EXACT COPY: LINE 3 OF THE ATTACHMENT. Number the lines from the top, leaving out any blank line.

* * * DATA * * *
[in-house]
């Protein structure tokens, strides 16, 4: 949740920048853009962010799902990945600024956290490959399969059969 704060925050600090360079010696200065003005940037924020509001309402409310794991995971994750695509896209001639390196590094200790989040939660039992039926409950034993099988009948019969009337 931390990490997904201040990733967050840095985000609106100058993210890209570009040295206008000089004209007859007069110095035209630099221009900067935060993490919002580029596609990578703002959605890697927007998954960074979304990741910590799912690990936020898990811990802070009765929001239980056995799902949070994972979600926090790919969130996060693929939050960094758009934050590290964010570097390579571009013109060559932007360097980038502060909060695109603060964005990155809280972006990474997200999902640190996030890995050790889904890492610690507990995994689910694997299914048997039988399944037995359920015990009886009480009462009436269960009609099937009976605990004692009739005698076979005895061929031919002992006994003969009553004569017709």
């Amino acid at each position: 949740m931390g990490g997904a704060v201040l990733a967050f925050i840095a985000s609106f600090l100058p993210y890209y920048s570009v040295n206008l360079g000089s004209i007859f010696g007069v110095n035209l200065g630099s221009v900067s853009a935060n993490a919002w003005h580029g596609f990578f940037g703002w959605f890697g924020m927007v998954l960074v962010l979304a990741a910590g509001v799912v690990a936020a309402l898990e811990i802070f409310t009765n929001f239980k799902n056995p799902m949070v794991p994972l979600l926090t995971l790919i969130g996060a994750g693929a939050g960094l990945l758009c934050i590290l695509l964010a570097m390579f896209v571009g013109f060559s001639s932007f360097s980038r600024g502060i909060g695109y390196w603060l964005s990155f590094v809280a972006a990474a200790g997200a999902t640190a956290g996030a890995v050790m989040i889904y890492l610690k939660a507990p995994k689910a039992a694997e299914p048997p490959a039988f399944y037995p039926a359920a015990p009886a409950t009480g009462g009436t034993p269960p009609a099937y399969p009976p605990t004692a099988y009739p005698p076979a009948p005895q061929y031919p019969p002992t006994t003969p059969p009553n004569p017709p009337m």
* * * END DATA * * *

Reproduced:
């Amino acid at each position: 949740m931390g990490g997904a704060v201040l990733a967050f925050i840095a985000s609106f600090l100058p993210y890209y920048s570009v040295n206008l360079g000089s004209i007859f010696g007069v110095n035209l200065g630099s221009v900067s853009a935060n993490a919002w003005h580029g596609f990578f940037g703002w959605f890697g924020m927007v998954l960074v962010l979304a990741a910590g509001v799912v690990a936020a309402l898990e811990i802070f409310t009765n929001f239980k799902n056995p799902m949070v794991p994972l979600l926090t995971l790919i969130g996060a994750g693929a939050g960094l990945l758009c934050i590290l695509l964010a570097m390579f896209v571009g013109f060559s001639s932007f360097s980038r600024g502060i909060g695109y390196w603060l964005s990155f590094v809280a972006a990474a200790g997200a999902t640190a956290g996030a890995v050790m989040i889904y890492l610690k939660a507990p995994k689910a039992a694997e299914p048997p490959a039988f399944y037995p039926a359920a015990p009886a409950t009480g009462g009436t034993p269960p009609a099937y399969p009976p605990t004692a099988y009739p005698p076979a009948p005895q061929y031919p019969p002992t006994t003969p059969p009553n004569p017709p009337m």